The difference between tenants and flatmates

It’s important to know the difference between tenants and flatmates and how the Residential Tenancies Act may or may not apply to your situation.

Sub Tenancy, Tenancy, Landlord
  • 26 November, 2015
  • Tenant, Flatmate

‘Flatting’ is a term commonly used to describe a living arrangement where people share rented accommodation, regardless of whether they are a tenant, or a flatmate.  But if you’re a flatmate rather than a tenant, you may have different rights.  Flatmates are not covered by the Residential Tenancies Act 1986, which only covers tenants and landlords.  This means the rights of flatmates are not as clear cut.


If you have a tenancy agreement, verbal or written, with a landlord, you’re a tenant and legally responsible for the place. Tenants are responsible to the landlord for the whole of the rent and any damage done, not just their own share. Tenants are covered by the Residential Tenancies Act 1986, and can get advice from Tenancy Services about renting.

As a tenant, you have the right to live in the flat and cannot be asked to leave by another tenant or your flatmates. Only the landlord can give you notice to leave.

If everyone living in the flat signs the tenancy agreement, you’ll all have tenancy rights - and obligations. Anyone who moves into a flat and signs a tenancy agreement along with any other people is taking on shared responsibility for the whole tenancy. This is called 'being jointly and severally liable'. It means that if one of the tenants causes damage to the property or gets behind in paying rent, all of the other tenants can be held responsible. They may have to pay the debt if the offending tenant does not.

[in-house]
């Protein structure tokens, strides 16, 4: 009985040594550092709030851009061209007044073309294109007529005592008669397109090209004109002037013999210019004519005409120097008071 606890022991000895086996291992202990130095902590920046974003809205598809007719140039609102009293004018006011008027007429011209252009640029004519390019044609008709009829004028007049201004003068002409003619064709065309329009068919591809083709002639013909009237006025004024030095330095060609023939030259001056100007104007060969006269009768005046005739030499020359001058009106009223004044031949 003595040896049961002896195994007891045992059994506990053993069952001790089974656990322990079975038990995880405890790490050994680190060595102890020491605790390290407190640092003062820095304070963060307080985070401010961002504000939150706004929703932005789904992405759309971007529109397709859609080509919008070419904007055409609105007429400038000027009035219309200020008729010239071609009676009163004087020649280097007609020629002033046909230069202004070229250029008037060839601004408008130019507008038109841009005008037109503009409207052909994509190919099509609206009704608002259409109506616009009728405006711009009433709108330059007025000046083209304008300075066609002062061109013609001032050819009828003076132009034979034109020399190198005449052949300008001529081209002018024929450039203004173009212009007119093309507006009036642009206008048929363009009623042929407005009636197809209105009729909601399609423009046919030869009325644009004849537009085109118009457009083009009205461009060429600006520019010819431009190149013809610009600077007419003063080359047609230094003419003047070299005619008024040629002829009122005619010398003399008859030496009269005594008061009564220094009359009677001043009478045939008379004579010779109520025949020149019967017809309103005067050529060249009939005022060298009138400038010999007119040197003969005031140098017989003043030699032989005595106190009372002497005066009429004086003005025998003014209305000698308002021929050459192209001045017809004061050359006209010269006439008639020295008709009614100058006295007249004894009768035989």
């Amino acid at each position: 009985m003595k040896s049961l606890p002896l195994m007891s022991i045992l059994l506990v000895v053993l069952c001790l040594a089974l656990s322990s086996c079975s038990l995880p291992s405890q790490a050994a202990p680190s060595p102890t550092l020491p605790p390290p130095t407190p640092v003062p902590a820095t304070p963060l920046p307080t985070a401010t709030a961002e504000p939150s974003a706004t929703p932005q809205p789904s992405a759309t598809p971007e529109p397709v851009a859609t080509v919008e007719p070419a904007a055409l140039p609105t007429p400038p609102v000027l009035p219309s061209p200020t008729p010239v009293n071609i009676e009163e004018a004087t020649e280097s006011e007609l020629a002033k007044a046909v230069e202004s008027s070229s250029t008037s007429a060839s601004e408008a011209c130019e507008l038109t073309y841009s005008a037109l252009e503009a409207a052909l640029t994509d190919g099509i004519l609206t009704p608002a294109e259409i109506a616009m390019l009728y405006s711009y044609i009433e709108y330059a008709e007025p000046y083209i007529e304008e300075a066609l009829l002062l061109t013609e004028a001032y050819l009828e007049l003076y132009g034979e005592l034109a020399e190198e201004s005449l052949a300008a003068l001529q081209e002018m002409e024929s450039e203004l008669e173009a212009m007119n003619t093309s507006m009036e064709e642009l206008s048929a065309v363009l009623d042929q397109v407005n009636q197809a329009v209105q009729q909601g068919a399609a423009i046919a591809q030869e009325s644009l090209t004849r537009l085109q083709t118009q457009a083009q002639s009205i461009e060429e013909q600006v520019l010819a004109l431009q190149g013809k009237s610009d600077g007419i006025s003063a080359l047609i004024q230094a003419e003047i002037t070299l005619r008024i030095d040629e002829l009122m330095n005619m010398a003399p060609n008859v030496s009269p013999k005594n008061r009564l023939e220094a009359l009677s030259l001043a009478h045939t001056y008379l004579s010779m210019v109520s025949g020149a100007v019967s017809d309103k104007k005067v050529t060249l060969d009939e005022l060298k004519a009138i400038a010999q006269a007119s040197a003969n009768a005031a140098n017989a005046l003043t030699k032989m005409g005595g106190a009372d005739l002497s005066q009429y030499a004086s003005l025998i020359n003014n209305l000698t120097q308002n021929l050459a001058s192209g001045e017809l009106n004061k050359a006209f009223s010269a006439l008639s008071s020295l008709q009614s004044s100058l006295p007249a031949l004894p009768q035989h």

It is wise for a tenant to take out personal liability insurance to cover them in the event they’re held responsible for debt or damage caused by one of the other tenants or by one of their flatmates.

The Tenancy Tribunal is available to sort out disputes between landlords and tenants. The Tenancy Tribunal does not consider disputes between tenants and tenants, these may be dealt with by the Disputes Tribunal.


If one (or more) tenant signs the tenancy agreement and then allows you to share the flat, you are likely to be a flatmate. Flatmates are people who are living in the property but are not part of the tenancy agreement.

A flatmate lives with the person they pay rent to (ie the tenant). Flatmates are not responsible to the landlord for the rent and the state of the property. Instead they are responsible to the tenant for their share of the rent.

As flatmates are not covered by the Residential Tenancies Act your rights depend on the agreement you have with the tenant.

Flat-sharing agreements between tenants and other flatmates are not covered under the Residential Tenancies Act 1986. Tenants and other flatmates will, however, find it useful to have a written agreement.

If you are a flatmate, you should sort out with the tenant the details about notice requirements and other responsibilities. It’s useful to write them down and sign it. If you pay rent to a tenant, buy a rent book and get a receipt for every rent payment you make.

The Tenancy Tribunal is not available to sort out disputes between flatmates. Disputes between flatmates can be taken to the Disputes Tribunal.

Tenancy Services cannot give advice about flatmate disputes. These organisations may be able to help: Community Law Centre, Citizens Advice Bureau, Student Accommodation Advisors.

LJ Hooker NZ

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